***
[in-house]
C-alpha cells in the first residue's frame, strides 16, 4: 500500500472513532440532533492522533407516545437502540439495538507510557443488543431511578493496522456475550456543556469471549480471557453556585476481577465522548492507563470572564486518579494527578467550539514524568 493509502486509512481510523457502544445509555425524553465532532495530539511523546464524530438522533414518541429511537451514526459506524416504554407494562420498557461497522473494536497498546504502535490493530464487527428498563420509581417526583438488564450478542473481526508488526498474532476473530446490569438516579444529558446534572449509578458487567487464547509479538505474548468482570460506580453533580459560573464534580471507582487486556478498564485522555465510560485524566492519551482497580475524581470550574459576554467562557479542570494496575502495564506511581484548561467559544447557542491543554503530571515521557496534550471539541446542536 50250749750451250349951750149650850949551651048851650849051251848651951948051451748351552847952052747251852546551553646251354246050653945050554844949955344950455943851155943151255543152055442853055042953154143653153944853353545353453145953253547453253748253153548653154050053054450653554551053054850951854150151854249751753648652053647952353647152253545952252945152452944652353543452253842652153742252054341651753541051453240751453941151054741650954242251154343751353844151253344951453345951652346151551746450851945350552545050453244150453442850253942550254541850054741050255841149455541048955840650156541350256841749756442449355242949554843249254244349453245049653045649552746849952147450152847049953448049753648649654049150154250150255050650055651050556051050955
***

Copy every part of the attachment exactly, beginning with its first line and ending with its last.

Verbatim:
[in-house]
C-alpha cells in the first residue's frame, strides 16, 4: 500500500472513532440532533492522533407516545437502540439495538507510557443488543431511578493496522456475550456543556469471549480471557453556585476481577465522548492507563470572564486518579494527578467550539514524568 493509502486509512481510523457502544445509555425524553465532532495530539511523546464524530438522533414518541429511537451514526459506524416504554407494562420498557461497522473494536497498546504502535490493530464487527428498563420509581417526583438488564450478542473481526508488526498474532476473530446490569438516579444529558446534572449509578458487567487464547509479538505474548468482570460506580453533580459560573464534580471507582487486556478498564485522555465510560485524566492519551482497580475524581470550574459576554467562557479542570494496575502495564506511581484548561467559544447557542491543554503530571515521557496534550471539541446542536 50250749750451250349951750149650850949551651048851650849051251848651951948051451748351552847952052747251852546551553646251354246050653945050554844949955344950455943851155943151255543152055442853055042953154143653153944853353545353453145953253547453253748253153548653154050053054450653554551053054850951854150151854249751753648652053647952353647152253545952252945152452944652353543452253842652153742252054341651753541051453240751453941151054741650954242251154343751353844151253344951453345951652346151551746450851945350552545050453244150453442850253942550254541850054741050255841149455541048955840650156541350256841749756442449355242949554843249254244349453245049653045649552746849952147450152847049953448049753648649654049150154250150255050650055651050556051050955